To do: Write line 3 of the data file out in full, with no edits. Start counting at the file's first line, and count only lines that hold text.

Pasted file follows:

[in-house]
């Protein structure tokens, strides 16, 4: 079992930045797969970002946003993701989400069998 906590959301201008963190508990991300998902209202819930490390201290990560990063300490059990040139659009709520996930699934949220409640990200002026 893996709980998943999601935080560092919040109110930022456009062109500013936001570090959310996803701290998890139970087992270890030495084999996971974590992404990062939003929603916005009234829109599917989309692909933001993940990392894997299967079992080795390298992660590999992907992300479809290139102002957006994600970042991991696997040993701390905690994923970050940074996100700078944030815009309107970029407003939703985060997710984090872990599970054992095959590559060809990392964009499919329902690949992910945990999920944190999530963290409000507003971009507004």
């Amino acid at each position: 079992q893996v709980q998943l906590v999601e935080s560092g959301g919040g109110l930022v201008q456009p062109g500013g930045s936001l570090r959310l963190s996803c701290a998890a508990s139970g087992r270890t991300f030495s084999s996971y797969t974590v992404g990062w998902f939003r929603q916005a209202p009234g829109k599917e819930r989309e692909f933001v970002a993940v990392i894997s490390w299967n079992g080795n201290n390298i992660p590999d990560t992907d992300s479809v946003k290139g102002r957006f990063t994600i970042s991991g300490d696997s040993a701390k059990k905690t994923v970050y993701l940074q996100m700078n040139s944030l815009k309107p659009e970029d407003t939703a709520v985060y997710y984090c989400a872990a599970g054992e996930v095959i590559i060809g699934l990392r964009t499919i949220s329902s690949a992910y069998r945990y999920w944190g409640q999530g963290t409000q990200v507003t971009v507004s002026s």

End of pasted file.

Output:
């Amino acid at each position: 079992q893996v709980q998943l906590v999601e935080s560092g959301g919040g109110l930022v201008q456009p062109g500013g930045s936001l570090r959310l963190s996803c701290a998890a508990s139970g087992r270890t991300f030495s084999s996971y797969t974590v992404g990062w998902f939003r929603q916005a209202p009234g829109k599917e819930r989309e692909f933001v970002a993940v990392i894997s490390w299967n079992g080795n201290n390298i992660p590999d990560t992907d992300s479809v946003k290139g102002r957006f990063t994600i970042s991991g300490d696997s040993a701390k059990k905690t994923v970050y993701l940074q996100m700078n040139s944030l815009k309107p659009e970029d407003t939703a709520v985060y997710y984090c989400a872990a599970g054992e996930v095959i590559i060809g699934l990392r964009t499919i949220s329902s690949a992910y069998r945990y999920w944190g409640q999530g963290t409000q990200v507003t971009v507004s002026s």